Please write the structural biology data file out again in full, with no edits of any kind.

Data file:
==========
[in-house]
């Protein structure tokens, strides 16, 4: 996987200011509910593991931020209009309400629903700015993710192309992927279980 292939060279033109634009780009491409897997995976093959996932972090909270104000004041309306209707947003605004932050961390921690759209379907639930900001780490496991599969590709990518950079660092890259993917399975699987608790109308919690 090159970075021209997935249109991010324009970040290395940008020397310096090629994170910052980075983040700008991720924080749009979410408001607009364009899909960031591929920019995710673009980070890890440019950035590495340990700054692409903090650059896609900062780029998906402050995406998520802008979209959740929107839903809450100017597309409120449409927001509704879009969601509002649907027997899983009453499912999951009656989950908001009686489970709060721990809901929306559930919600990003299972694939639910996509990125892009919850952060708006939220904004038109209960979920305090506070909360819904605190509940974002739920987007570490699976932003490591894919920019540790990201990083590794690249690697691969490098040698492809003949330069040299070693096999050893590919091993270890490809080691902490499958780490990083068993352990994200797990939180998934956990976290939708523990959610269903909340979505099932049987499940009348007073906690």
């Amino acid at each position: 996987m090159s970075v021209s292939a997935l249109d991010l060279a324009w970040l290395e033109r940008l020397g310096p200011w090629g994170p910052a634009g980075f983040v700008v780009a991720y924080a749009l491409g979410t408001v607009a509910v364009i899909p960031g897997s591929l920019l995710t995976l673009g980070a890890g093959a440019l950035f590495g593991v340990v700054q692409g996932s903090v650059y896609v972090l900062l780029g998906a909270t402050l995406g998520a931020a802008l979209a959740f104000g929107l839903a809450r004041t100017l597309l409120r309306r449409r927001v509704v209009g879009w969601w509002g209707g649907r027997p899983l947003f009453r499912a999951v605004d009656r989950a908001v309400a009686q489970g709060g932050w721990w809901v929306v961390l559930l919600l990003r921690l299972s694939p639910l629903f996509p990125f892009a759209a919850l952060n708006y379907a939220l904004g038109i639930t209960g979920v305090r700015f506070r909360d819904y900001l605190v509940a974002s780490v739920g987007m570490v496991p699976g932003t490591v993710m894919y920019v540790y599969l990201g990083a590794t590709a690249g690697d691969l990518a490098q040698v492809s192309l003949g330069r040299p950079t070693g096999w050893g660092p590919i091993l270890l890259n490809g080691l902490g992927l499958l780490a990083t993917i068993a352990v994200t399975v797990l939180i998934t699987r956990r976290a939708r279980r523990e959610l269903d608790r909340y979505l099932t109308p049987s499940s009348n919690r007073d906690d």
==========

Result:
[in-house]
């Protein structure tokens, strides 16, 4: 996987200011509910593991931020209009309400629903700015993710192309992927279980 292939060279033109634009780009491409897997995976093959996932972090909270104000004041309306209707947003605004932050961390921690759209379907639930900001780490496991599969590709990518950079660092890259993917399975699987608790109308919690 090159970075021209997935249109991010324009970040290395940008020397310096090629994170910052980075983040700008991720924080749009979410408001607009364009899909960031591929920019995710673009980070890890440019950035590495340990700054692409903090650059896609900062780029998906402050995406998520802008979209959740929107839903809450100017597309409120449409927001509704879009969601509002649907027997899983009453499912999951009656989950908001009686489970709060721990809901929306559930919600990003299972694939639910996509990125892009919850952060708006939220904004038109209960979920305090506070909360819904605190509940974002739920987007570490699976932003490591894919920019540790990201990083590794690249690697691969490098040698492809003949330069040299070693096999050893590919091993270890490809080691902490499958780490990083068993352990994200797990939180998934956990976290939708523990959610269903909340979505099932049987499940009348007073906690």
């Amino acid at each position: 996987m090159s970075v021209s292939a997935l249109d991010l060279a324009w970040l290395e033109r940008l020397g310096p200011w090629g994170p910052a634009g980075f983040v700008v780009a991720y924080a749009l491409g979410t408001v607009a509910v364009i899909p960031g897997s591929l920019l995710t995976l673009g980070a890890g093959a440019l950035f590495g593991v340990v700054q692409g996932s903090v650059y896609v972090l900062l780029g998906a909270t402050l995406g998520a931020a802008l979209a959740f104000g929107l839903a809450r004041t100017l597309l409120r309306r449409r927001v509704v209009g879009w969601w509002g209707g649907r027997p899983l947003f009453r499912a999951v605004d009656r989950a908001v309400a009686q489970g709060g932050w721990w809901v929306v961390l559930l919600l990003r921690l299972s694939p639910l629903f996509p990125f892009a759209a919850l952060n708006y379907a939220l904004g038109i639930t209960g979920v305090r700015f506070r909360d819904y900001l605190v509940a974002s780490v739920g987007m570490v496991p699976g932003t490591v993710m894919y920019v540790y599969l990201g990083a590794t590709a690249g690697d691969l990518a490098q040698v492809s192309l003949g330069r040299p950079t070693g096999w050893g660092p590919i091993l270890l890259n490809g080691l902490g992927l499958l780490a990083t993917i068993a352990v994200t399975v797990l939180i998934t699987r956990r976290a939708r279980r523990e959610l269903d608790r909340y979505l099932t109308p049987s499940s009348n919690r007073d906690d």